Fc-rcceptor stimulation in certain myeloid cells results in an increase in oxygen consumption termed the respiratory burst. In this report we examine the effects of protein tyrosine phosphatase inhibitors on the Fcγ receptor-induced myeloid respiratory burst. Antiphosphotyrosine immunoblotting of neutrophils stimulated with opsonized oil particles shows that Fc-receptor stimulation is associated with the tyrosine phosphorylation of cellular proteins. Pretreatment of neutrophils for 10 min with vanadate or phenylarsine oxide (PAO), protein tyrosine phosphatase inhibitors, augments tyrosine phosphorylation in response to Fc-receptor stimulation. Vanadate and PAO inhibit the respiratory burst in a dose-dependent fashion, but have no effect on Fcγ receptor-mediated phagocytosis, suggesting that the inhibition of the respiratory burst is not due to a general inhibition of Fcγ-receptor signaling. Neutrophil phagolysosomal membranes were isolated from vanadate-treated and control neutrophils after Fc-receptor stimulation show a reduction in protein tyrosine phosphatase activity and a reduction in the NADPH-dependent oxidase activity and contain greater amounts of phosphotyrosine, relative to control membranes. Vanadate did not inhibit the NADPH-oxidase directly or interfere with the superoxide assay. Vanadate and PAO also inhibited the respiratory burst of interferon-differentiated U937 cells in response to immune complex and FcγRI crosslinking. Pretreatment of U937 cells with PAO completely blocks the serine phosphorylation of the γ subunit, of the FcγR, a response that is associated with FcγRI-receptor activation. The data supports the recent observation that CD45 modulates signal transduction through the FcγRI receptor, suggesting that protein tyrosine phosphatases play a positive modulatory role in the signal relay pathway(s) involving the myeloid FcγRI receptor, resulting in the phosphorylation of the γ subunit and the activation of the NADPH-oxidase complex.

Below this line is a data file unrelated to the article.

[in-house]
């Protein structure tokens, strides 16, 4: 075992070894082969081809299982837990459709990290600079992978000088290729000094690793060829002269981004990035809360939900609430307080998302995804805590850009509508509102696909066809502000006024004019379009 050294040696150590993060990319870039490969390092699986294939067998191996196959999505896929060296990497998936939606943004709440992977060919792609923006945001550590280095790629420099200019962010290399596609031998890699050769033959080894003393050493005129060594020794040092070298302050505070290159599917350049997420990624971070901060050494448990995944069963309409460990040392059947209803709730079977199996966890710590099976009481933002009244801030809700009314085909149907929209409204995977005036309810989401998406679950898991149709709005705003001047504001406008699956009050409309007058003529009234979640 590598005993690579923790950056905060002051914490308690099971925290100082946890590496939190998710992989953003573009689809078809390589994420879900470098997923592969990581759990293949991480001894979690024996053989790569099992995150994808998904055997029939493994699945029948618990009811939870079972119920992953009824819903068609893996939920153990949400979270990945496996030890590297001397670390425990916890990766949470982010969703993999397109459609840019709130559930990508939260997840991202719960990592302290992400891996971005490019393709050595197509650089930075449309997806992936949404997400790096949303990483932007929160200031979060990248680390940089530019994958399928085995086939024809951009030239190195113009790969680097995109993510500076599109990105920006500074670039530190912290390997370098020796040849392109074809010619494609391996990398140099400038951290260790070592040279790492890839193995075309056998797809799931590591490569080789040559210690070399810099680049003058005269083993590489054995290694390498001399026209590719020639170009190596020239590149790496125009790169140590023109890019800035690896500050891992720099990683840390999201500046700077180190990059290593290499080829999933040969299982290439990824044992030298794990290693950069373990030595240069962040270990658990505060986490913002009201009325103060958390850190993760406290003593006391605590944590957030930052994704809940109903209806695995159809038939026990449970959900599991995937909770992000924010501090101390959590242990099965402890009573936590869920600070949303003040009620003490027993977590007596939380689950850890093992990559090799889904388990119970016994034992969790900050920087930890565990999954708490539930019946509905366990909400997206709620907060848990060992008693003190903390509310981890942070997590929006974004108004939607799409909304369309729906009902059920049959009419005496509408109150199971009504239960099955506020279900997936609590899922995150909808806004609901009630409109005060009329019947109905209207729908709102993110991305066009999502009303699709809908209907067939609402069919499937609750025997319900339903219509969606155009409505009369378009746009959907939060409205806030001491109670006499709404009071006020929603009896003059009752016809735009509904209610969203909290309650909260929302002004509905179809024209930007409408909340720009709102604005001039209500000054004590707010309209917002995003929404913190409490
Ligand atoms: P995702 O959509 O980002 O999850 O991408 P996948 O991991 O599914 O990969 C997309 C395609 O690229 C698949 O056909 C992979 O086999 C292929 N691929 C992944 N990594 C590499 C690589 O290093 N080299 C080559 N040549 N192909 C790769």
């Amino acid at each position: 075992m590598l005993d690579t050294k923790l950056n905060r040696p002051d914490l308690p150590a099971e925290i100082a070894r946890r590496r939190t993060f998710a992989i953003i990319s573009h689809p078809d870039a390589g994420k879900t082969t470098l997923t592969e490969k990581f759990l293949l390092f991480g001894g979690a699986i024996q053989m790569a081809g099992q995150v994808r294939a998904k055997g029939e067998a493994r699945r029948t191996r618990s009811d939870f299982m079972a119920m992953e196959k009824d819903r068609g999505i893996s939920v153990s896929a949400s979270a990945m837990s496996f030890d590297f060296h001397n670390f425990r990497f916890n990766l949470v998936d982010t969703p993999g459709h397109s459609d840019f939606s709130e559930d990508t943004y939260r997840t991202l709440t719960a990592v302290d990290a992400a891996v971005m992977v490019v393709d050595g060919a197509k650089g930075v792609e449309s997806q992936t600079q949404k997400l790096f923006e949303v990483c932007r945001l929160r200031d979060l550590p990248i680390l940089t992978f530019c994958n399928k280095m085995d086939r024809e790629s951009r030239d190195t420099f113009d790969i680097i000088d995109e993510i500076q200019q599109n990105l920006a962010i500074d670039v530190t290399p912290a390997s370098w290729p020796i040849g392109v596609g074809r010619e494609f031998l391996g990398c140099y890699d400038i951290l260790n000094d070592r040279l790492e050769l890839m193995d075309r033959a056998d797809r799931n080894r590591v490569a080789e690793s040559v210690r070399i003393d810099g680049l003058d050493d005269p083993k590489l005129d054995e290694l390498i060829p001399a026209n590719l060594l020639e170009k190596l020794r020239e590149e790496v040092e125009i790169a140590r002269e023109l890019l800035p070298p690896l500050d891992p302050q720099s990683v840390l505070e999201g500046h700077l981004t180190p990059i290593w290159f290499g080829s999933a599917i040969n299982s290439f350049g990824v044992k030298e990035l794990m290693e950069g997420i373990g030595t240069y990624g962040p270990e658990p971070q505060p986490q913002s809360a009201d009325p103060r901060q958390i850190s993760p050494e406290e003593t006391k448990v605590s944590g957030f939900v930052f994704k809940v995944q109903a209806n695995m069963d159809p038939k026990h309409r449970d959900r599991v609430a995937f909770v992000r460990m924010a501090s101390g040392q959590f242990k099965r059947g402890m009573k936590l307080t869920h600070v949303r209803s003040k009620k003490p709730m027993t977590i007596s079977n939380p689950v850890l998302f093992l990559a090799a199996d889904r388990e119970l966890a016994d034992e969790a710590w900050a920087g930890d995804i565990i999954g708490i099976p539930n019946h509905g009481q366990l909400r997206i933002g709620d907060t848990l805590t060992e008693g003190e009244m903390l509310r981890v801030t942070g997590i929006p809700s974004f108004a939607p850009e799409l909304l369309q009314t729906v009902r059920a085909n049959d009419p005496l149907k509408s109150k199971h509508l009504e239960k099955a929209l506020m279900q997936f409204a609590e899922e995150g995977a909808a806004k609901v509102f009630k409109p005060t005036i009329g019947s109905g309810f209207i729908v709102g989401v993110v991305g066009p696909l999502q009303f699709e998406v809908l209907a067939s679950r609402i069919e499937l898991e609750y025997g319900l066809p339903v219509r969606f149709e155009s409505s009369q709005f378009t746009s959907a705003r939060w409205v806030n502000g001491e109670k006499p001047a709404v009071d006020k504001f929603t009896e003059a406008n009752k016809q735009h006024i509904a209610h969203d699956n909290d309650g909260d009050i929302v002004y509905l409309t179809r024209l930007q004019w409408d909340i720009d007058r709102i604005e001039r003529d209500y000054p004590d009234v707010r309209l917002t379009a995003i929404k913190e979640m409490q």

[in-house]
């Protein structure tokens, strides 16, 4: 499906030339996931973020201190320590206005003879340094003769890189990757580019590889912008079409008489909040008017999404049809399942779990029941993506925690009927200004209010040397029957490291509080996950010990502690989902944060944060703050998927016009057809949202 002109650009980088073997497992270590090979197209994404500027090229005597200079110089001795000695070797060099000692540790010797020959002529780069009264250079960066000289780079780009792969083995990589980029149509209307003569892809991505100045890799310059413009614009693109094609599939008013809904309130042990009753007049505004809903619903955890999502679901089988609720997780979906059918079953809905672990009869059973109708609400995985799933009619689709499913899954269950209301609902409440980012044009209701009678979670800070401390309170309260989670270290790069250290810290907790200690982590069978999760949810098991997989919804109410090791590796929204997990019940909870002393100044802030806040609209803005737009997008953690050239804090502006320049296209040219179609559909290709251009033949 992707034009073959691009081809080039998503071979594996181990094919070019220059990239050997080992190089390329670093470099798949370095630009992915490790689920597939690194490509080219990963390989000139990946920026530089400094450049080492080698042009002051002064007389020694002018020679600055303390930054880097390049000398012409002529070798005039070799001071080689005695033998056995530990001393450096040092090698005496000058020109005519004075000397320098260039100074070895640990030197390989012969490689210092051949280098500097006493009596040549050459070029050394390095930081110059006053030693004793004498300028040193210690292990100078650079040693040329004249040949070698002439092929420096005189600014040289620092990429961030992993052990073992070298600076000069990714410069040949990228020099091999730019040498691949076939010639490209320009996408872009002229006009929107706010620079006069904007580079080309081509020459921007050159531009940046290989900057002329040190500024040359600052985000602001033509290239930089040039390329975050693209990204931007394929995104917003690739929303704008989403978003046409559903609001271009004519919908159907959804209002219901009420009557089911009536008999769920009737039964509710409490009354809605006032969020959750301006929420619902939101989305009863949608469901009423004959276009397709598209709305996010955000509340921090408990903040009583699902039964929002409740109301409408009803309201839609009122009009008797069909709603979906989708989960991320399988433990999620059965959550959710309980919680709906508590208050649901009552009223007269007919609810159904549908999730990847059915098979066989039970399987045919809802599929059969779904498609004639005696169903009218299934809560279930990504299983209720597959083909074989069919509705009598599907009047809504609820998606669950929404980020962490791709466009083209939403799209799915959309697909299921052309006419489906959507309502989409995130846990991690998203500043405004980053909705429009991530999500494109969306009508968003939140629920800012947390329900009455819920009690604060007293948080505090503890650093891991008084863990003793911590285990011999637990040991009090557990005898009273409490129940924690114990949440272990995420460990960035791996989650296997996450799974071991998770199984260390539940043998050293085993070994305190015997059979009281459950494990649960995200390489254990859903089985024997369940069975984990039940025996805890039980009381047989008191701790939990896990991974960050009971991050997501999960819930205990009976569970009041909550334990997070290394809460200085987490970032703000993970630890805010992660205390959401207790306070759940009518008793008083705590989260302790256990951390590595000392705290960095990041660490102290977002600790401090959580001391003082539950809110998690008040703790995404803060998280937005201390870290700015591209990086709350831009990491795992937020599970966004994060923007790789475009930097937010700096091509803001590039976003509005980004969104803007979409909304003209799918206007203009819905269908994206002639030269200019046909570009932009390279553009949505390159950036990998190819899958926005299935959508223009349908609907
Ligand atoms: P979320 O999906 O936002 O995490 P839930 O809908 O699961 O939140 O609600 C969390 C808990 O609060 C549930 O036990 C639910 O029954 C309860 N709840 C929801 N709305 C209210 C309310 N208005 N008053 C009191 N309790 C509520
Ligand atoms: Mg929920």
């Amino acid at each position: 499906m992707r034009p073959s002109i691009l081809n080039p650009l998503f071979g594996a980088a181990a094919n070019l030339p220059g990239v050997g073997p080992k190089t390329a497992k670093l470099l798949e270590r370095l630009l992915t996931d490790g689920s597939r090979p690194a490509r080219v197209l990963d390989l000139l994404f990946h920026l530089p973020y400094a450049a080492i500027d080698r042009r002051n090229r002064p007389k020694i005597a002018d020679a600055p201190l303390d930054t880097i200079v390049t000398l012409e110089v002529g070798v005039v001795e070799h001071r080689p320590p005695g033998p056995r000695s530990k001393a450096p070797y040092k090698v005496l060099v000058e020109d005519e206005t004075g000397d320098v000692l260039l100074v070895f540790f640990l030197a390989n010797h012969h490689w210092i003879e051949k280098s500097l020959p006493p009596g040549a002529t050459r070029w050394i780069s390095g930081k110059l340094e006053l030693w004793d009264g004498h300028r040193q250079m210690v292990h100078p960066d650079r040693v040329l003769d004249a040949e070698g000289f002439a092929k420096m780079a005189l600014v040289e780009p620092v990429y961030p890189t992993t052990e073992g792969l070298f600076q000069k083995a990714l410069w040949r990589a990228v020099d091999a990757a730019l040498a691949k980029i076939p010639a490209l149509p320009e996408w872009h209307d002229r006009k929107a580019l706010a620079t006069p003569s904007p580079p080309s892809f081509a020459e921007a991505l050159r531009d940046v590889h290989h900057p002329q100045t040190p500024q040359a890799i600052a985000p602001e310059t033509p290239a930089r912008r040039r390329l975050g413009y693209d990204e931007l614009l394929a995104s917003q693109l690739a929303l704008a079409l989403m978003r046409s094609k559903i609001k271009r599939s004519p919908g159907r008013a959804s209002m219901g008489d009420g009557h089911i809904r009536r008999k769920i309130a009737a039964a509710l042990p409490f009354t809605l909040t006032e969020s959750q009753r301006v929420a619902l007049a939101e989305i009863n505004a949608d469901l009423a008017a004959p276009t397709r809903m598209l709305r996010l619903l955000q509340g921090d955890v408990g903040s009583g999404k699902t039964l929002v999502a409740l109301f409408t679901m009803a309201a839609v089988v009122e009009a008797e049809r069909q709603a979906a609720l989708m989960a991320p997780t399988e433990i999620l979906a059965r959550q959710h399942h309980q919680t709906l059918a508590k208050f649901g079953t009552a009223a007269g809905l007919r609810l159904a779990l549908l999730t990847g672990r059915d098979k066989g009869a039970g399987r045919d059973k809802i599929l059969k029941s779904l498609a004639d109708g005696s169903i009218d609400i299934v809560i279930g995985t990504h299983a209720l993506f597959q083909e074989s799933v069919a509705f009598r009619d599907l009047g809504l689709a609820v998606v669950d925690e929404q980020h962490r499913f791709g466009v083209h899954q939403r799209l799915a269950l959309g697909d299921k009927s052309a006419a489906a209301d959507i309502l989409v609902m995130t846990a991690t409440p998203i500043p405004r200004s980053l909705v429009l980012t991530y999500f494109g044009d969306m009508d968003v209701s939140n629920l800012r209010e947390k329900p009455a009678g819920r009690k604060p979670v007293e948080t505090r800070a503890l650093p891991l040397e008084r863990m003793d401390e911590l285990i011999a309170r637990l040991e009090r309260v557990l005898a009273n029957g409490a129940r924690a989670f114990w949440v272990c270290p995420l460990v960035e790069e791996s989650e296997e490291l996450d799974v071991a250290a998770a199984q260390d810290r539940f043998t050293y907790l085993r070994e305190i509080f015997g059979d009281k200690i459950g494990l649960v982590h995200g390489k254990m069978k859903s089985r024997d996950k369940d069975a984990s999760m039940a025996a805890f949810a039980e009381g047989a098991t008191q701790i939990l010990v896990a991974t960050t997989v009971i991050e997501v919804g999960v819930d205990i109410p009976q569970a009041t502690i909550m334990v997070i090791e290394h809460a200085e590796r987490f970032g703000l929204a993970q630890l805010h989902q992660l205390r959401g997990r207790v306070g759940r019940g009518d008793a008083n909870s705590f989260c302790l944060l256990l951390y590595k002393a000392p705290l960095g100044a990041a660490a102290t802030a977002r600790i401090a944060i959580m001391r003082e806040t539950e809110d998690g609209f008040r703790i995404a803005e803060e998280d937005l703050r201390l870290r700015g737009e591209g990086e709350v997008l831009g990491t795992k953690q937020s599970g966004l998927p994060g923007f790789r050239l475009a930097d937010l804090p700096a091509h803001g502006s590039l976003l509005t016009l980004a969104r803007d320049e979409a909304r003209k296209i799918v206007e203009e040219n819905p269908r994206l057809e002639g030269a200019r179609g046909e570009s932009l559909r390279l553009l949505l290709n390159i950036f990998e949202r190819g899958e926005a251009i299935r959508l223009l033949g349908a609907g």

ASJC Scopus subject areas
- Cell Biology